Appreciative Inquiry is an interview/dialogue technique which expresses perfectly the positive deviance principle stating that it’s better to look for what is working rather than what is going wrong. It goes a little further than that by also trying to define the aspirations of the actors in a given situation — i.e., what the desirable outcomes will be.
Identification and transfer of “best practices” fulfills a classic positive deviance goal, though they might be more appropriately be named “better” or “more successful” practices. Moreover, the adding of a positive deviance frame to “better practice” identification and transfer, gives a greater sensitivity to the context in which the practice is developed and in which it works, and it emphasizes the importance of local origination and ownership of the practice. Not all practices travel well from their native context, and it is this indiscriminate, context-insensitive lifting and re-application that has given best practices in KM their bad name, not to mention the lack of ownership of practice that it instills.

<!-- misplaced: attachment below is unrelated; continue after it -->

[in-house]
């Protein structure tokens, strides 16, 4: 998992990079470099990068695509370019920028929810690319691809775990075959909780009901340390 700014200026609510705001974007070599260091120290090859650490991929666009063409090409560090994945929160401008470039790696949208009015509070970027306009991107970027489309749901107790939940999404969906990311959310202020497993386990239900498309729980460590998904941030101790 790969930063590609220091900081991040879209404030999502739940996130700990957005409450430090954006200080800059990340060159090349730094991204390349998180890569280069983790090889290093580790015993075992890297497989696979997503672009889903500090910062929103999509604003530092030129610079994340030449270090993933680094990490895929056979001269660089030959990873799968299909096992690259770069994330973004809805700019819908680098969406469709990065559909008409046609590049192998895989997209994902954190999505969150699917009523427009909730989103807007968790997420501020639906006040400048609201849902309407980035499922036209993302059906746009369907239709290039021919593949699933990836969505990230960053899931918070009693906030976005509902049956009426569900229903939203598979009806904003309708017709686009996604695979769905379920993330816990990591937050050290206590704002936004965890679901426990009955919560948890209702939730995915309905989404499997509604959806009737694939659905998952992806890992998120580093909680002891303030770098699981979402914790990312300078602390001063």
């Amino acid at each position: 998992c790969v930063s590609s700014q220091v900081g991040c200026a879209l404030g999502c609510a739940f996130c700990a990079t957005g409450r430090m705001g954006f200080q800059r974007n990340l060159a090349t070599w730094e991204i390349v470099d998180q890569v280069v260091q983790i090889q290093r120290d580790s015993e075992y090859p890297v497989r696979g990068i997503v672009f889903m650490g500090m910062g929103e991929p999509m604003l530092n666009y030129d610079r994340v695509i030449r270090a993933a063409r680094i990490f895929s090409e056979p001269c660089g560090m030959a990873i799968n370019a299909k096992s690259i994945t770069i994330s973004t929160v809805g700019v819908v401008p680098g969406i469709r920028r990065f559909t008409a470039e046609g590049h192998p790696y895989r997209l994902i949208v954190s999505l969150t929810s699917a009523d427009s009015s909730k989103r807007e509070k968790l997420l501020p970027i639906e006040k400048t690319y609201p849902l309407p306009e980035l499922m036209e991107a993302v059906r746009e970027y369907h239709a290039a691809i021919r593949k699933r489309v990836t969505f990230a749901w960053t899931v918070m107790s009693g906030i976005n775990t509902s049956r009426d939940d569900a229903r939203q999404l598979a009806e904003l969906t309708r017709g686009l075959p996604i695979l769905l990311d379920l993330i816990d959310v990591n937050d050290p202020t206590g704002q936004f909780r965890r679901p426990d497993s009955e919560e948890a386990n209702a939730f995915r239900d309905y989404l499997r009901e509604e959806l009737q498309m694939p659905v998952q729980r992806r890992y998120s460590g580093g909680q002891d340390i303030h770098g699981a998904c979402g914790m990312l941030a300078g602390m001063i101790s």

6. Metrics and ROI
- Metrics, ROI, Monitoring and Evaluation Again
- An Alternative Way to Assess the ROI of e-Learning in Training Part 1 & Part 2 — How to assess ROI for e-learning with these six major business objectives in mind:
- improving productivity
- improving quality
- leveraging human capital
- reducing risk
- remaining in the marketplace
- accessing new markets